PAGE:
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Expect detours on Via Carta, the major pedestrian and vehicle pathway connecting North and South Perimeter roads, for the next three years as construction is completed for the new Center for Science and Mathematics.

Via Carta will remain closed to students to give access to trucks hauling materials in and out of the site. The fences also keep pedestrians safe as the construction team removes hazardous materials from the existing building.

Construction currently occupies most of the College of Science and Mathematics. Phil Bailey, the dean of the college, has had the task of acclimating students, staff and faculty to the changes the campus will undergo.

“If you were to drag your finger around the entire perimeter of the Spider Building, you will have walked 1 and 1/8 miles,” Bailey said.

Bailey calls the accommodations made to classrooms in response to the construction the “Big Squeeze.” The college needed to relocate 10 science labs from the previous building 52 to alternative buildings, including the Fischer Science and Graphic Arts buildings. Cal Poly’s decreased enrollment helped make this transition more manageable as the university has fewer students to accommodate, Bailey said.

The college also has the option, if necessary, to offer more lab classes to students. The university, however, has not yet needed to do so, he said.

The building was designed in the ’50s when Cal Poly had a student body of around 5,000 students. Today, Cal Poly’s student body exceeds 19,000 undergraduate and graduate students.

“The university is really short of classrooms,” Bailey said.

The new Center for Science and Mathematics will provide the campus with 200,000 square feet of workable space for classrooms, labs, offices and studying. The previous building was 46,200 square feet.

“We said we wanted room for students and we’re going to get it,” Bailey said.

Classrooms will be constructed to integrate lecture and lab so that students can experience both in one class period. The “studio classrooms” will reduce the number of hours students are assigned to attend class, Bailey said. The building will also be fully certified by the Leadership for Environmental and Energy Design (LEED).

Contractors are hoping to achieve Gold LEED Certification, an honor that signifies the building’s design is environmentally sustainable across fields including water, energy, atmosphere, resource and transportation efficiency.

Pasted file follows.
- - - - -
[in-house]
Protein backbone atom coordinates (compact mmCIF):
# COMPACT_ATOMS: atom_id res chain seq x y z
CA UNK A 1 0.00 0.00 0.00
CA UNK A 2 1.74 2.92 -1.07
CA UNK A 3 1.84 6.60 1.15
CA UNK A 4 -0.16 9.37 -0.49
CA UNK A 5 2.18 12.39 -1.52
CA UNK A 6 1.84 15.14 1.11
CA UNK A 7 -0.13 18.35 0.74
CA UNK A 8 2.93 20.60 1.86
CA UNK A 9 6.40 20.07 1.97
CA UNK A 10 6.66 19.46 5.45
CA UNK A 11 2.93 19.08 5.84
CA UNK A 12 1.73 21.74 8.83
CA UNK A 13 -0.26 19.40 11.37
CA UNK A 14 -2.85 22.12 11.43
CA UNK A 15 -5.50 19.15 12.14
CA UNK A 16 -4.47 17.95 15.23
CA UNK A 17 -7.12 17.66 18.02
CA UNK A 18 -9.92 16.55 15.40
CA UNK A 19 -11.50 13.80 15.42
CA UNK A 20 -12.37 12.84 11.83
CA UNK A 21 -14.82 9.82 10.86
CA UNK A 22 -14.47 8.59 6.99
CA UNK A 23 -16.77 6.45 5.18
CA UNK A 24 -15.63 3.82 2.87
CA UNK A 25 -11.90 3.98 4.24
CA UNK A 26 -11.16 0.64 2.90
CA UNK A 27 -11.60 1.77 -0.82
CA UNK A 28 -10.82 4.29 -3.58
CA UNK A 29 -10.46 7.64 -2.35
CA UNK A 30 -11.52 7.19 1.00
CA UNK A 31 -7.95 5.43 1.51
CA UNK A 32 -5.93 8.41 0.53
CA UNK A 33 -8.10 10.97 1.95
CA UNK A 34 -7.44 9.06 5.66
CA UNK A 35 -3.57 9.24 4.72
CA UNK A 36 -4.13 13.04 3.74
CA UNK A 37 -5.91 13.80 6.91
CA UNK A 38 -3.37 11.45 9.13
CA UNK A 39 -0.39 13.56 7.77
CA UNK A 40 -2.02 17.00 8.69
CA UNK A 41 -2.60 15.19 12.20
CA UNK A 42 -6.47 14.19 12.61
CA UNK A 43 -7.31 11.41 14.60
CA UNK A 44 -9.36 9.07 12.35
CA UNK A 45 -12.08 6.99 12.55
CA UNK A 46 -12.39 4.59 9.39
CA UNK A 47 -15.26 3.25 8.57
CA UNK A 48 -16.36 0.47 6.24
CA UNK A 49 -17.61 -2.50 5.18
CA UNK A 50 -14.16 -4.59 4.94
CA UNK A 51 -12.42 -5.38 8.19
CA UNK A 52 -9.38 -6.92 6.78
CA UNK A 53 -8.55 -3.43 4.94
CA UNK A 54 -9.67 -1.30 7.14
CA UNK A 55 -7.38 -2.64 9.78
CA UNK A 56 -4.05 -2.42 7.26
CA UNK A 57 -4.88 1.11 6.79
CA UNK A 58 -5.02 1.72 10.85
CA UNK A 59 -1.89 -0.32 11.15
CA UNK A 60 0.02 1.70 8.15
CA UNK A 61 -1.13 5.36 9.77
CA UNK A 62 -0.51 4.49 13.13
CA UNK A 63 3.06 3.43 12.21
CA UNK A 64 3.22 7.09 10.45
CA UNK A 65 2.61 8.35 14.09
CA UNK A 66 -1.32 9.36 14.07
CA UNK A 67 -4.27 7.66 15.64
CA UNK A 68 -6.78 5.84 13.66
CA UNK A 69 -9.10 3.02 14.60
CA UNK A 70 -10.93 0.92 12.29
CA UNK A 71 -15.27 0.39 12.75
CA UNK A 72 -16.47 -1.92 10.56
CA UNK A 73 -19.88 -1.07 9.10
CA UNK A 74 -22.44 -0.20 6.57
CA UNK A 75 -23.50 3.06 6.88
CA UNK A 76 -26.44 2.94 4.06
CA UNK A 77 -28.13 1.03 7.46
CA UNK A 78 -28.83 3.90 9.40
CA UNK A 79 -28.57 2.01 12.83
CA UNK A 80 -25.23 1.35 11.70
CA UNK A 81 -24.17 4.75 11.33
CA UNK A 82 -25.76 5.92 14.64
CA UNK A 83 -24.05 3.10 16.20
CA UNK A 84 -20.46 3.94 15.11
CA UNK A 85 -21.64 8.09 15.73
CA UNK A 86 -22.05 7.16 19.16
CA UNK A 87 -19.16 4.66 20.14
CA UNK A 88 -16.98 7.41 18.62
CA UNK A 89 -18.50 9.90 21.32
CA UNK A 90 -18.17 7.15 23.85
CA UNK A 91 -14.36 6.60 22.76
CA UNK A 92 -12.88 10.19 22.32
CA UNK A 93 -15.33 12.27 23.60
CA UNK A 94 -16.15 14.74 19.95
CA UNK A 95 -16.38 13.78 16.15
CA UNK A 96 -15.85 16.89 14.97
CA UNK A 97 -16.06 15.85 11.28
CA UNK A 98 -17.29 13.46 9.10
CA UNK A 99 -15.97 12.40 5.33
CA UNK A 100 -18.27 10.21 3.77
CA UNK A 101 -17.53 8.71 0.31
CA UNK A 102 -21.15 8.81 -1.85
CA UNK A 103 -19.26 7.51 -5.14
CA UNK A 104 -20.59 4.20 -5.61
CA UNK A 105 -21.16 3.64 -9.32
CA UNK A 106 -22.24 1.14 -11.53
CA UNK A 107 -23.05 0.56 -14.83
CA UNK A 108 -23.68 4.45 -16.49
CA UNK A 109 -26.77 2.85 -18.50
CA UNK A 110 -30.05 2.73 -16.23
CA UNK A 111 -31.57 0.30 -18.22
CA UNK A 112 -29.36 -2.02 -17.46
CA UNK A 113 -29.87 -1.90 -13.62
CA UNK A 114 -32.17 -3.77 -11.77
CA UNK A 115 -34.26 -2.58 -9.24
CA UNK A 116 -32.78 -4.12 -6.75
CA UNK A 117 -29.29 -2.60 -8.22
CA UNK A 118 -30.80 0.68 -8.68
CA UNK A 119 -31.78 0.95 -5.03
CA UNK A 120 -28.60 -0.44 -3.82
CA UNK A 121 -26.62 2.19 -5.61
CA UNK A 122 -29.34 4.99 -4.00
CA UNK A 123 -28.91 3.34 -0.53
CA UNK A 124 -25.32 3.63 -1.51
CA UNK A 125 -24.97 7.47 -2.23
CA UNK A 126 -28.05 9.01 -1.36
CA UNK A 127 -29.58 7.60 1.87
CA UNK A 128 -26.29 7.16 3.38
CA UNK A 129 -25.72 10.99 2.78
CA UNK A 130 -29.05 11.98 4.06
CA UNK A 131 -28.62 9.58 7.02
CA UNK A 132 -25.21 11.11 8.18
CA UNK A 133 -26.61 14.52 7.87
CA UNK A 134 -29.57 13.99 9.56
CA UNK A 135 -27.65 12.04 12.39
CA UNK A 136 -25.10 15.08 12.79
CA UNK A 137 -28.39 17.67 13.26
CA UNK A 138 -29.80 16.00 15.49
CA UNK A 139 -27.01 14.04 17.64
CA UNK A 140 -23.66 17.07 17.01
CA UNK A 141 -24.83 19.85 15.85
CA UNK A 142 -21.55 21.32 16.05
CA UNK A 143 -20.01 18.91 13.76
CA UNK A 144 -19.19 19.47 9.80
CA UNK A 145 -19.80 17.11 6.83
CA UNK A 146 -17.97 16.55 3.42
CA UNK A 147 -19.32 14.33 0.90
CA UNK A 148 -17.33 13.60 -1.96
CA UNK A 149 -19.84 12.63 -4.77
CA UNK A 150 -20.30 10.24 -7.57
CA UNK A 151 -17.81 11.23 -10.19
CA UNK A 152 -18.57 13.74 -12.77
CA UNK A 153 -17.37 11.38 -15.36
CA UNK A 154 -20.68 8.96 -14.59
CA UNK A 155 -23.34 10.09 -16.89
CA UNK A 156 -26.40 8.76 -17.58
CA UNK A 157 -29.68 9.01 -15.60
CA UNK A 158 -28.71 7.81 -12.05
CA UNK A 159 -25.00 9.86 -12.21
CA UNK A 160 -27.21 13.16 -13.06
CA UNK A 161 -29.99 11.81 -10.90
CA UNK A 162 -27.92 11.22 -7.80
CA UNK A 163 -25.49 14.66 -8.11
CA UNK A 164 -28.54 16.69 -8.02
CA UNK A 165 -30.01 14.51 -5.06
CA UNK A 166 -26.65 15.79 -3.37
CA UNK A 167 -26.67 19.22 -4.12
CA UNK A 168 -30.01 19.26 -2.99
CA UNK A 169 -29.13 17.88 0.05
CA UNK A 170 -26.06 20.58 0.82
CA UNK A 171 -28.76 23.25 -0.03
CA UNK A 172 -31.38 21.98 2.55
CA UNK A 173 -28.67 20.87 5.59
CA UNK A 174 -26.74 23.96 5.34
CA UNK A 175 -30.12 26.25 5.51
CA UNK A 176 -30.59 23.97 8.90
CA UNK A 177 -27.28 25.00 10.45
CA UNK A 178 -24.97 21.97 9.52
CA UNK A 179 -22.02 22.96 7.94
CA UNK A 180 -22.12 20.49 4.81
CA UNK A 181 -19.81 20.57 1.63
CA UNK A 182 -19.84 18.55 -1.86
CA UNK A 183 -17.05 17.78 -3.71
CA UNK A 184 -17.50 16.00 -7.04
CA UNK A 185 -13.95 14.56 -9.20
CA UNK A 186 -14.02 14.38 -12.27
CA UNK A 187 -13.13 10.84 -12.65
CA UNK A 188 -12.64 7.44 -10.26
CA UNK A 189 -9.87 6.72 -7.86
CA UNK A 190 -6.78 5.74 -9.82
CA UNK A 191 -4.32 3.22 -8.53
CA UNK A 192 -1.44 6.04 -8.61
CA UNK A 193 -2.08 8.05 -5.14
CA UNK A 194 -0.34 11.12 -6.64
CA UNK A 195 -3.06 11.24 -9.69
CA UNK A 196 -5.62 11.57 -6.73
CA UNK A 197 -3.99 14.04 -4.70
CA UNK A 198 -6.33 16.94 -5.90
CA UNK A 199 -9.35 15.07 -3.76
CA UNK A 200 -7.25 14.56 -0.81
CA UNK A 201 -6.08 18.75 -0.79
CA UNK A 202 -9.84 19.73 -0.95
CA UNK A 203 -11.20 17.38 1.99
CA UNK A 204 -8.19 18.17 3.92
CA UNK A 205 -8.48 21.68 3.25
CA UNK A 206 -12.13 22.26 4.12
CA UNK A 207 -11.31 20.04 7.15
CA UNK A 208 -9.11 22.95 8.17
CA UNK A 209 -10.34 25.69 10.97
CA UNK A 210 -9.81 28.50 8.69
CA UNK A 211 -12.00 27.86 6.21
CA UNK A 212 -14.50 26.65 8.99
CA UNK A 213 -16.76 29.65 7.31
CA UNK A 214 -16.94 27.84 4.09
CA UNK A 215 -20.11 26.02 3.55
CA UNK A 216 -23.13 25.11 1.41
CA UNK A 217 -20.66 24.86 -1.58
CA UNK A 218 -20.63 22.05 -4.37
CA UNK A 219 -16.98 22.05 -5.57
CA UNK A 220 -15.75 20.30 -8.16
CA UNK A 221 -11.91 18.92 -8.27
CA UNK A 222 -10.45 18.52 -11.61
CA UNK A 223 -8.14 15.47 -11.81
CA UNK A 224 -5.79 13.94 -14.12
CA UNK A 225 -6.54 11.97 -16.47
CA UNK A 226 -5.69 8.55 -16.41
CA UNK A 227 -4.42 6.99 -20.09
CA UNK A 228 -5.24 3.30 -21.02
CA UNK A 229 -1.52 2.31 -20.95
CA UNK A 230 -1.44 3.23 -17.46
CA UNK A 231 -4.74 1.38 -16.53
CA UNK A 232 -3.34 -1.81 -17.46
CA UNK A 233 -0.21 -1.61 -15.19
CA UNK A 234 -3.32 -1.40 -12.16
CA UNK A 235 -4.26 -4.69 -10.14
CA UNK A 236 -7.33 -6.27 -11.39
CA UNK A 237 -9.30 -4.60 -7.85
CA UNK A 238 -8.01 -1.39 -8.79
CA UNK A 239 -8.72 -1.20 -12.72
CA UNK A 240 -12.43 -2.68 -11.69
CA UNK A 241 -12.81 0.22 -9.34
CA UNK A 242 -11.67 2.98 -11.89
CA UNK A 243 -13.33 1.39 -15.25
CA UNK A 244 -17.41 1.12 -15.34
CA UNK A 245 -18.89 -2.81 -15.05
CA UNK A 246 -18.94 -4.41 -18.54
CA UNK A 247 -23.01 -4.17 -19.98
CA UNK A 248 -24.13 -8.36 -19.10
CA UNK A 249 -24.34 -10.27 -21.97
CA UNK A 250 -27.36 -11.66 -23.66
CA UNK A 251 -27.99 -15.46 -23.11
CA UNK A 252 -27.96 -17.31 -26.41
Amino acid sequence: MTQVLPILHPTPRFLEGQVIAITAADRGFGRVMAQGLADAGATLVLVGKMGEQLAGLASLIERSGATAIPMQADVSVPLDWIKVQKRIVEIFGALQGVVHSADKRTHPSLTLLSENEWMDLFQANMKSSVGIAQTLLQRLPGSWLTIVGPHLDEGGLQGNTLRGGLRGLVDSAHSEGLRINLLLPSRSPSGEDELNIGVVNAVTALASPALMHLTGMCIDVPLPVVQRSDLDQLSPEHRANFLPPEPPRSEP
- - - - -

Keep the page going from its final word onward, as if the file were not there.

The construction, led by Zimmer Gunsul & Frasca Architects, is currently removing hazardous material from the building and relocating 14 trees.

“We’re right on schedule right now,” said Pamela Timm, project information coordinator for the Center for Science and Math.

The team has already completed construction of a fiber-optic building hub, the switchboard for the Center for Science and Math’s electronic operations that now stands just north of Engineering East.

An upgrade to the Central Plant also began this month. The construction team is installing increased chiller capacity for the new building’s air-conditioning unit and completing the campus chilled-water loop.

Bailey said the builders anticipate six months of moving dirt in mid-January. In late summer, however, steel frames for the building will go up on the construction site and the Center for Science and Math will start to take shape.

For Cal Poly’s Facilities Planning and Capital Projects, the completion of the building will be an expensive accomplishment for the university, said Joel Neel, associate director of Facilities Planning and Capital Projects.

“The Center for Science and Math is the largest academic project in terms of dollars in the history of Cal Poly,” he said.

The proposal received roughly 25 percent, or $113 million, of the state’s budget for improvements to the California State University system for 2010.

“It may be costly, but we need the new equipment,” Timm said. “Every student will utilize it.”

Science and mathematics make up the foundation of the polytechnic curriculum, according to the website for the College of Science and Math. Students of all majors are expected to have a class in the new building.

This article was written by Hope Hanselman

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